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Tag: officer

Officer who killed Nala will get back pay

nala

Former Baltimore police officer Jeffrey Bolger will receive $45,000 in back pay for the time he spent on unpaid leave after slitting a dog’s throat.

Bolger, 50, was acquitted last year of animal cruelty charges after killing the dog — a Sharpei who had wandered away from her home.

The Baltimore Sun reports that, pending approval today from the Board of Estimates, Bolger will get payment for about 10 months of paychecks.

bolgerBaltimore Circuit Judge Melissa M. Phinn ruled in November that prosecutors failed to prove Bolger was criminally responsible for the death of 7-year-old Nala when he took her life in June 2014.

Despite police commanders called the killing “outrageous and unacceptable” — and witness who claimed to have heard Bolger say, “I’m going to (expletive) gut this thing” — Phinn ruled the officer was acting in the interest of public safety.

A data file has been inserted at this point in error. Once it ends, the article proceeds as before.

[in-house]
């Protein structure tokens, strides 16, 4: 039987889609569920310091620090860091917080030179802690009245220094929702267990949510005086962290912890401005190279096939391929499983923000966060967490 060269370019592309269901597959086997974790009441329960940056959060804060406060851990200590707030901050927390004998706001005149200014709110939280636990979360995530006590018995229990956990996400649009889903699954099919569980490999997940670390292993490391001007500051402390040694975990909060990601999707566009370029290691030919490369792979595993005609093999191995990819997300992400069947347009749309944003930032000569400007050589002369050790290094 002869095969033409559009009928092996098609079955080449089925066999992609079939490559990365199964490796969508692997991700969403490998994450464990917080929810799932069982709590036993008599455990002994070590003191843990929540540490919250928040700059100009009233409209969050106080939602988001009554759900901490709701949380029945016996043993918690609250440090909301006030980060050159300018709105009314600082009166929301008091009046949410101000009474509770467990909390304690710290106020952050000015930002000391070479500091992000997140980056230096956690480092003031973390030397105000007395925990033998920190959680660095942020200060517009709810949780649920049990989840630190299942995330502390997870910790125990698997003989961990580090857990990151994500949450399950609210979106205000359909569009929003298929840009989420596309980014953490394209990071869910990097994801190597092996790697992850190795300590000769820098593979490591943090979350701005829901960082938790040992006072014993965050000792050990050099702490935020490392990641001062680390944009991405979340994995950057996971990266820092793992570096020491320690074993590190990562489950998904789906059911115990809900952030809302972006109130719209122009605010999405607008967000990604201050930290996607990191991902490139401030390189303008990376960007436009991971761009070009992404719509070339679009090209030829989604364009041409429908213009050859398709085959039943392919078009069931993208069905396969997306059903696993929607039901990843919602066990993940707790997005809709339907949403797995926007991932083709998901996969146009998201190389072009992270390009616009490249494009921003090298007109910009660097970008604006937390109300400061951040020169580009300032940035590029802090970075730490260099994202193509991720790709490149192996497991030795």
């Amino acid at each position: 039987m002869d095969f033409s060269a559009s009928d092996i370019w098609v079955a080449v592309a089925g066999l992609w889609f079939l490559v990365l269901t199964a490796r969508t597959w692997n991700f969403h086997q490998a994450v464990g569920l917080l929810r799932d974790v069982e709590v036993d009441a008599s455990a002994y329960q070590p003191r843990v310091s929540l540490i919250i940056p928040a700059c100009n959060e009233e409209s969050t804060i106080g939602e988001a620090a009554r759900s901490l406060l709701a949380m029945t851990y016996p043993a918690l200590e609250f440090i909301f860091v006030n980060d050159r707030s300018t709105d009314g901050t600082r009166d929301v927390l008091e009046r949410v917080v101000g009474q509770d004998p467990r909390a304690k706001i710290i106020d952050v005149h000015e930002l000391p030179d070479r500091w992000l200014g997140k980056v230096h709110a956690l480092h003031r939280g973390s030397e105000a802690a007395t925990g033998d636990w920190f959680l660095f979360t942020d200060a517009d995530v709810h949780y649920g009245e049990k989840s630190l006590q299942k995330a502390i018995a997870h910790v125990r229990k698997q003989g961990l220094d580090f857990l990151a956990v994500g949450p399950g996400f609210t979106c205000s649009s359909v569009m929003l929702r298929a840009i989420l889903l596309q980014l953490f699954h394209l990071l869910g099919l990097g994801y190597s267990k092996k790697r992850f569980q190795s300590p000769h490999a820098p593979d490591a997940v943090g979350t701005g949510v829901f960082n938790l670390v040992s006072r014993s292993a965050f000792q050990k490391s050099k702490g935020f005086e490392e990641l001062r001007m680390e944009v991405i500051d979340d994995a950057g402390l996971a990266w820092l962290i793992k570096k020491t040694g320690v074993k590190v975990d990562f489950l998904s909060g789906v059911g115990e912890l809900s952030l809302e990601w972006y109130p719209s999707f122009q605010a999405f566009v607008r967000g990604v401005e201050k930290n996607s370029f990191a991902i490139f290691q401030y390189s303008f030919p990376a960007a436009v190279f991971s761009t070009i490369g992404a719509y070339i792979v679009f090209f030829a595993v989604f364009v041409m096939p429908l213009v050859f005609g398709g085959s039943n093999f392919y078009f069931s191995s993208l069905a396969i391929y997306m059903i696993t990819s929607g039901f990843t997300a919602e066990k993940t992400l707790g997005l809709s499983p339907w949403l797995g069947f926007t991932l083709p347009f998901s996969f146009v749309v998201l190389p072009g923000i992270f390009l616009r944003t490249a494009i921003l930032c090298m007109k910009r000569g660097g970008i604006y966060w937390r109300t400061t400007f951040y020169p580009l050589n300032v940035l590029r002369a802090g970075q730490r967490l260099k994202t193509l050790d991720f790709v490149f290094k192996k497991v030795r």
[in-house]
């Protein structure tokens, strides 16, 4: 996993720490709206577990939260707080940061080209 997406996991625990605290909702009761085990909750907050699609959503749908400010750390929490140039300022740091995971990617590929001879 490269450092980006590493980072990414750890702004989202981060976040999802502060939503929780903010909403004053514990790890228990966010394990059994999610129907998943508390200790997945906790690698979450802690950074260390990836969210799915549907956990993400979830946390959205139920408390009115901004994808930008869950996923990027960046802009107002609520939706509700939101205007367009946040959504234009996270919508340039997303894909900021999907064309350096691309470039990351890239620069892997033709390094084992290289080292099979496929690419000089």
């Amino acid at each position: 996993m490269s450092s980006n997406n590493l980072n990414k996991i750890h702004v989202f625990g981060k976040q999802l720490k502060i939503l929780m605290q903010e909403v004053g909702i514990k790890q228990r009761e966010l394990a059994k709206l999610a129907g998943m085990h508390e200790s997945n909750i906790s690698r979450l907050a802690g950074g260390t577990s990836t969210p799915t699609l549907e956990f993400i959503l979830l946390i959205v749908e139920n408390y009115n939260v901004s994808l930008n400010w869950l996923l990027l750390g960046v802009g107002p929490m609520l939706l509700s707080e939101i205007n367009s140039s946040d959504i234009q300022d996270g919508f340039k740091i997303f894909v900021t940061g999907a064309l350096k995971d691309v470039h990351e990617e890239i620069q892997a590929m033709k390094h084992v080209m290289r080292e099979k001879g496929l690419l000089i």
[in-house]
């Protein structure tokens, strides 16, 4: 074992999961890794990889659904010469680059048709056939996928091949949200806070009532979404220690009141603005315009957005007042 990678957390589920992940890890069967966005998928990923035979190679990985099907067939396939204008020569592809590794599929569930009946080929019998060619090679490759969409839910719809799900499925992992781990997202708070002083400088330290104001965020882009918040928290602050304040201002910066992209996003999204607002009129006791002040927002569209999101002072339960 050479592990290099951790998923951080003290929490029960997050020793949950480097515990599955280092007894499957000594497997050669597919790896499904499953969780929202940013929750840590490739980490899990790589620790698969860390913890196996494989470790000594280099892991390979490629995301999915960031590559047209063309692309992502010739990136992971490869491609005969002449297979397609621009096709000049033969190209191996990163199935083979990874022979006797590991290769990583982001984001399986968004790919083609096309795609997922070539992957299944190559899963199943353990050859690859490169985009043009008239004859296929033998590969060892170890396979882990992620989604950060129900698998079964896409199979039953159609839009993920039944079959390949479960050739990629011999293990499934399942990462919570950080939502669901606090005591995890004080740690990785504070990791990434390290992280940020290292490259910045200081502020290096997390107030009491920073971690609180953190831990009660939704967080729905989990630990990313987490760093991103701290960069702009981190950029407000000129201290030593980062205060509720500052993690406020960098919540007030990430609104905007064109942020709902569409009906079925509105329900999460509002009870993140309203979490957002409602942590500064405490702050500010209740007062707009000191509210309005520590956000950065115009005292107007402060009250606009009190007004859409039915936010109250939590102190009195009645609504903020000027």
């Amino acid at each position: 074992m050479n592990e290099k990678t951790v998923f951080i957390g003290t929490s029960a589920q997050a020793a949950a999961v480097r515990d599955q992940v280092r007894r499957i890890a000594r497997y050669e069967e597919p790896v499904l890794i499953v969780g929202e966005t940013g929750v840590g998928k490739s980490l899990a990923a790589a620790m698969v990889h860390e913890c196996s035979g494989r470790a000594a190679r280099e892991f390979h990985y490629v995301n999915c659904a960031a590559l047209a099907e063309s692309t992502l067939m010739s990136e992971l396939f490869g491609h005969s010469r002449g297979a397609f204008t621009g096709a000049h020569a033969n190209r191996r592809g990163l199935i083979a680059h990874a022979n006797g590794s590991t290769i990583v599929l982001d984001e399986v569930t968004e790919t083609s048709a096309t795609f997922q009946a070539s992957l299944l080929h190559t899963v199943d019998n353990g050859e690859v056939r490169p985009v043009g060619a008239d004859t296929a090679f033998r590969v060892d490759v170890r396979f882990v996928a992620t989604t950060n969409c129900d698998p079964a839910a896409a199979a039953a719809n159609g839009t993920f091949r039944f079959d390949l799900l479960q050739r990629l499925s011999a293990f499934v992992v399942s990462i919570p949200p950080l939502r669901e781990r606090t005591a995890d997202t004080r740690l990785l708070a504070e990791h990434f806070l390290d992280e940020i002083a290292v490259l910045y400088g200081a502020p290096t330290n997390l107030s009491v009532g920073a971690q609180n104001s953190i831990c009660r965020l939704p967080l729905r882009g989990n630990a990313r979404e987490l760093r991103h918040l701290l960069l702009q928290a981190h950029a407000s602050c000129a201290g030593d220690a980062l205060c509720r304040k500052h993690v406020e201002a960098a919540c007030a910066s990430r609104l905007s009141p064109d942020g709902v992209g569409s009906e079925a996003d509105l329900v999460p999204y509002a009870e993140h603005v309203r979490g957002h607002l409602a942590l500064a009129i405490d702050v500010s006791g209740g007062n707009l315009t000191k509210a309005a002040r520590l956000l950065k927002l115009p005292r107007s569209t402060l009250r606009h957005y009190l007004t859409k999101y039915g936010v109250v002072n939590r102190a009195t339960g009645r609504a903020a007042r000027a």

Bolger was forced to retire early from the Police Department, but under the police union contract, he is entitled to receive back wages for the period he was suspended.

Steven H. Levin, who defended Bolger, said his client was unnecessarily charged and suspended from the department. “The evidence was overwhelming that Mr. Bolger acted appropriately,” Levin said Monday.

Nala escaped through a gate in her Canton backyard, and bit the hand of a woman who was trying to rescue her.

Witnesses told police that fellow officer Thomas Schmidt held down the dog while Bolger slit her throat. Charges against Schmidt were later dropped.

(Photo: Nala and her owner, Sarah Gossard)

Baltimore police officer who cut dog’s throat is found not guilty of all charges

nala

There was no justice for Nala in Baltimore this week.

A Baltimore Circuit Court judge on Thursday acquitted a former city police officer charged with animal cruelty, misconduct and mutilating an animal after he slit the seven-year-old Shar-Pei’s throat in the summer of 2014.

Judge Melissa M. Phinn said the state did not present adequate evidence that proved Jeffrey Bolger, 50, was responsible for the death.